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32

The other answers are correct, but they rely on the assumption that wet wipes are not liquid, gel, aerosol, cream, or paste, without any evidence that the TSA would accept that. As you correctly pointed out in a comment, wet wipes contain liquid. How can we check whether the liquid contained in wet wipes causes them to fall under the 3-1-1 rule? Try the ...


28

So, you should prepay for however much gas you intend to buy. In most cases, you'll probably want to either fill the gas tank, or just buy an amount of gas that corresponds to a nice round dollar amount like 20 dollars, to make the transaction quick and easy. If you want to top off the tank, just prepay for an amount that you know exceeds the amount ...


19

The answer depends on the municipality. In the case of Boston, the short answer is yes: Parking meters remain in effect during snow emergencies. But, while parking enforcement will be active in the city, their focus will be towing cars parked on "snow emergency arteries" (i.e. major thoroughfares which receive priority attention for snow abatement for ...


19

Why not use a credit card and ask for a full tank? That's what I do. If you want to pre-pay in cash, it's ok to pay more than you need and get the change back. Cars usually have gas tanks that are 10-20 gallons in size. So if it is half full, estimate 10 gallons and pay for 10 x $currentpriceingallons. So if it is $3 per gallon, prepay $30 (or $40 to be ...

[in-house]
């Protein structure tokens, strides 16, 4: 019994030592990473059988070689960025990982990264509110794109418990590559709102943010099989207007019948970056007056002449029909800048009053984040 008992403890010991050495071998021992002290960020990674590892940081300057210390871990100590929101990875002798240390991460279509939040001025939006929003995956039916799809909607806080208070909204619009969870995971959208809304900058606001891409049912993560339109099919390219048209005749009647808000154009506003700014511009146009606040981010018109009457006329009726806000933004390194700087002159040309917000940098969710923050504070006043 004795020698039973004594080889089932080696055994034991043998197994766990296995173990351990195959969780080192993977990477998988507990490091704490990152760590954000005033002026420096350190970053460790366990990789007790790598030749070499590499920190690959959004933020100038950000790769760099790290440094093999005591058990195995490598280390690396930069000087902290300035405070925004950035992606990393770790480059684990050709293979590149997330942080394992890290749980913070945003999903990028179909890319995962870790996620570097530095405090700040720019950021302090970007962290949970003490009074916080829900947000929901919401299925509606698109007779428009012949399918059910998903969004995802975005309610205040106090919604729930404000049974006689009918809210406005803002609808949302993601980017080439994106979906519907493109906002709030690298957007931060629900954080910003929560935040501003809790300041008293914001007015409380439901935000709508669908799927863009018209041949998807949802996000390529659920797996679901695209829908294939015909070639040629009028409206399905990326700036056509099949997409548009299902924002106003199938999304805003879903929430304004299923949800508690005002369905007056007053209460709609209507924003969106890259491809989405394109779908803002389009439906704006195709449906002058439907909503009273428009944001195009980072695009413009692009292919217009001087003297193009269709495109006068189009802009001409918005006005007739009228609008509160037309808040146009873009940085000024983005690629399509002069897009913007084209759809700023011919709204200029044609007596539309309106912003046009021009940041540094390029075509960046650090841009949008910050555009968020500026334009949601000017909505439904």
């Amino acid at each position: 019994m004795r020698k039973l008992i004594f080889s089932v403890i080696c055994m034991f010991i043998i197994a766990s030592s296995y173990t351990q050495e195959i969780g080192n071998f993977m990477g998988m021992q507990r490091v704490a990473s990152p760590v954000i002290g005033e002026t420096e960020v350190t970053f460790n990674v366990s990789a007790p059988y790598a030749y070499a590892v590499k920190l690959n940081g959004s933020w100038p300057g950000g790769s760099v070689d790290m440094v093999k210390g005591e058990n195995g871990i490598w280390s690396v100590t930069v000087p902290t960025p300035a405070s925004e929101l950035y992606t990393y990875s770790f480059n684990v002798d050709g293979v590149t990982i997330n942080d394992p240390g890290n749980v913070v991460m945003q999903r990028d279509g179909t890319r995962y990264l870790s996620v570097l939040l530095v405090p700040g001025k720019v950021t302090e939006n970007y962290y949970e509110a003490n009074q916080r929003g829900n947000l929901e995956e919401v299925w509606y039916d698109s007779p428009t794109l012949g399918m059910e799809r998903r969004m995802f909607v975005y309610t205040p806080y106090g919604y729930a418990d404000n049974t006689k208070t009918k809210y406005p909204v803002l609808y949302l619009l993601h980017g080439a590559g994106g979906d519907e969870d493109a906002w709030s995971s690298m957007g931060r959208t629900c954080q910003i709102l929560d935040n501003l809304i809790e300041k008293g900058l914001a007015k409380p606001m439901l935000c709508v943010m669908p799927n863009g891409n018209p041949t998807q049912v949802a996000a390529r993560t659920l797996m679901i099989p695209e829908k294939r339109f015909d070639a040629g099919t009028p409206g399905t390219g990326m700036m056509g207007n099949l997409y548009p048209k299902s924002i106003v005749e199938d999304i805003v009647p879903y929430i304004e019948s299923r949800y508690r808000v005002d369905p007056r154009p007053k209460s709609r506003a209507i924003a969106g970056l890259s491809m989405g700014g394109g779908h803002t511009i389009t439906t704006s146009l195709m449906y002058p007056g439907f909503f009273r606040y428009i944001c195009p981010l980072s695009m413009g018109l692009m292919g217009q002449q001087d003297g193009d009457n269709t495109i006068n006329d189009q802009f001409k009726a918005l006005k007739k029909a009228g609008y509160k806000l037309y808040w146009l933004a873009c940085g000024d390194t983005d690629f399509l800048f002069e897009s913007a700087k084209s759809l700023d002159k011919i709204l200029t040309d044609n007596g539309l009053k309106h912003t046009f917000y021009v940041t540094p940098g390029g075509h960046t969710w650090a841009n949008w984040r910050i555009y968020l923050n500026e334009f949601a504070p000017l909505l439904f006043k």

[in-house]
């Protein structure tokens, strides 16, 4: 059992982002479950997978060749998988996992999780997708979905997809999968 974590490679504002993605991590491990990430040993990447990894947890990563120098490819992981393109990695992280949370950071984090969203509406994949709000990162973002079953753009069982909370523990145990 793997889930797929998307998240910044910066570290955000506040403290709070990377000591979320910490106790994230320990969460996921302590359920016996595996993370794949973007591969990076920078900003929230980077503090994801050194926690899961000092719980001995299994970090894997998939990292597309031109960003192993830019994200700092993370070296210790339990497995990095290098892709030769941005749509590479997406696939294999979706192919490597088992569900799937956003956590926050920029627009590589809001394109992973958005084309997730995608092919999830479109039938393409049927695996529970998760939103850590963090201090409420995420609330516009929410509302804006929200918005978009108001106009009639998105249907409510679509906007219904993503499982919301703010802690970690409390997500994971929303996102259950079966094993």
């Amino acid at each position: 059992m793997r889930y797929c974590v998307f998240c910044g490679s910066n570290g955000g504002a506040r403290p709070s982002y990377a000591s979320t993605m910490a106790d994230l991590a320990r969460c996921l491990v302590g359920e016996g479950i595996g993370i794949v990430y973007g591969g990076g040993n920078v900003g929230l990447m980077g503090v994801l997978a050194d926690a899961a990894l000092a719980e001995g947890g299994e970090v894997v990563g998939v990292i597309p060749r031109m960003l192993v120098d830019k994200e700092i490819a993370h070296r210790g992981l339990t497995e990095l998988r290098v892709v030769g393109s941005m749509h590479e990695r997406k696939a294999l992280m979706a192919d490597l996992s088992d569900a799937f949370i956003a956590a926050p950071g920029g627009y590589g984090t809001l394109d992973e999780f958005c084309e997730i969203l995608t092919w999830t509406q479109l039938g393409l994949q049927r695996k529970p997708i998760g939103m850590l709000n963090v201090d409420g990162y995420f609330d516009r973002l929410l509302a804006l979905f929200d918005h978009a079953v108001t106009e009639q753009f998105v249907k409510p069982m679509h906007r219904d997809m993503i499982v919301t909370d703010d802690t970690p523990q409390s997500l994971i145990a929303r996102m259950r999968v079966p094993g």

17

I'm assuming you mean onboard. It's perfectly safe. I've travelled from Washington, D.C. to Chicago, and down to Austin, Texas (two and a half days). I've also done a bit in the Pacific North West, and from NYC to Phily. So I feel I can speak on this a bit. (I also did a LOT of it in Canada on a coast to coast trip, but that was split up with buses ...


16

As with all police matters, it is probably best to go to the police station that covers the smallest area that you are within. If you lost your papers in a train station (large enough to have its own transit police), go to the transit police. If you lost your papers in a city, go to the city police. If you lost your papers outside a city, go to the state ...


15

In my opinion Airbnb is nothing but a short-let provider. Yes people do rent out their spare rooms, and thus welcome you in their house. But they do so in exchange for money, very much like a hotel, or a bed-and-breakfast, would do. In that sense I don't think tipping is necessary. If you want to show appreciation to an excellent host, the best way to do ...


11